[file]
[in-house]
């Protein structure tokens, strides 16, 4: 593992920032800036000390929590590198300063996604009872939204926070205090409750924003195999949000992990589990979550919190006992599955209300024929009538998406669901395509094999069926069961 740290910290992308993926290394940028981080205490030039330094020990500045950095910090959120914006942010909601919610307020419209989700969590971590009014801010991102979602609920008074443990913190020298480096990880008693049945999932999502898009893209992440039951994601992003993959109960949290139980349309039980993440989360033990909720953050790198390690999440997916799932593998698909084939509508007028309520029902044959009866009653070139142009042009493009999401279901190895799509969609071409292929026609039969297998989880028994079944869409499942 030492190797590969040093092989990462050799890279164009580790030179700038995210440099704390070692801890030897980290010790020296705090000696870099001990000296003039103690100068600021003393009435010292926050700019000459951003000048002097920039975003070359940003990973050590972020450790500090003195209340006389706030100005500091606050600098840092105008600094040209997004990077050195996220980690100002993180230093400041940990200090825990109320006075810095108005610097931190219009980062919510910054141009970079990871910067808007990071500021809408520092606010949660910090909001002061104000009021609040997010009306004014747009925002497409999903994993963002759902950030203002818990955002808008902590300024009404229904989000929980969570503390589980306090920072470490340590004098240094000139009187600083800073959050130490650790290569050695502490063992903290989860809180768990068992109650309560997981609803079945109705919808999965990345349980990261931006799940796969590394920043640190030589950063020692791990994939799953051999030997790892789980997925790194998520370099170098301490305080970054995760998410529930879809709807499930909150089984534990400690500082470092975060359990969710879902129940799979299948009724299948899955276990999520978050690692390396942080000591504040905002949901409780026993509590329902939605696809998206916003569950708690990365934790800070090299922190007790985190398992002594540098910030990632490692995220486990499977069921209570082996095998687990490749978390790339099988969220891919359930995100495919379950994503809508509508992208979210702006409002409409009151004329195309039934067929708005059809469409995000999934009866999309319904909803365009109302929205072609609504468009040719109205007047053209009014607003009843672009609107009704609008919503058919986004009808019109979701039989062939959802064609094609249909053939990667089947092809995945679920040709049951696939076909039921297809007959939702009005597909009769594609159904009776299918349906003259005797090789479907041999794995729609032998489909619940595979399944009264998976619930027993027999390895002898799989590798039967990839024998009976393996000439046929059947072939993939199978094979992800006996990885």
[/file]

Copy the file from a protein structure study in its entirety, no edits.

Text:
[in-house]
């Protein structure tokens, strides 16, 4: 593992920032800036000390929590590198300063996604009872939204926070205090409750924003195999949000992990589990979550919190006992599955209300024929009538998406669901395509094999069926069961 740290910290992308993926290394940028981080205490030039330094020990500045950095910090959120914006942010909601919610307020419209989700969590971590009014801010991102979602609920008074443990913190020298480096990880008693049945999932999502898009893209992440039951994601992003993959109960949290139980349309039980993440989360033990909720953050790198390690999440997916799932593998698909084939509508007028309520029902044959009866009653070139142009042009493009999401279901190895799509969609071409292929026609039969297998989880028994079944869409499942 030492190797590969040093092989990462050799890279164009580790030179700038995210440099704390070692801890030897980290010790020296705090000696870099001990000296003039103690100068600021003393009435010292926050700019000459951003000048002097920039975003070359940003990973050590972020450790500090003195209340006389706030100005500091606050600098840092105008600094040209997004990077050195996220980690100002993180230093400041940990200090825990109320006075810095108005610097931190219009980062919510910054141009970079990871910067808007990071500021809408520092606010949660910090909001002061104000009021609040997010009306004014747009925002497409999903994993963002759902950030203002818990955002808008902590300024009404229904989000929980969570503390589980306090920072470490340590004098240094000139009187600083800073959050130490650790290569050695502490063992903290989860809180768990068992109650309560997981609803079945109705919808999965990345349980990261931006799940796969590394920043640190030589950063020692791990994939799953051999030997790892789980997925790194998520370099170098301490305080970054995760998410529930879809709807499930909150089984534990400690500082470092975060359990969710879902129940799979299948009724299948899955276990999520978050690692390396942080000591504040905002949901409780026993509590329902939605696809998206916003569950708690990365934790800070090299922190007790985190398992002594540098910030990632490692995220486990499977069921209570082996095998687990490749978390790339099988969220891919359930995100495919379950994503809508509508992208979210702006409002409409009151004329195309039934067929708005059809469409995000999934009866999309319904909803365009109302929205072609609504468009040719109205007047053209009014607003009843672009609107009704609008919503058919986004009808019109979701039989062939959802064609094609249909053939990667089947092809995945679920040709049951696939076909039921297809007959939702009005597909009769594609159904009776299918349906003259005797090789479907041999794995729609032998489909619940595979399944009264998976619930027993027999390895002898799989590798039967990839024998009976393996000439046929059947072939993939199978094979992800006996990885």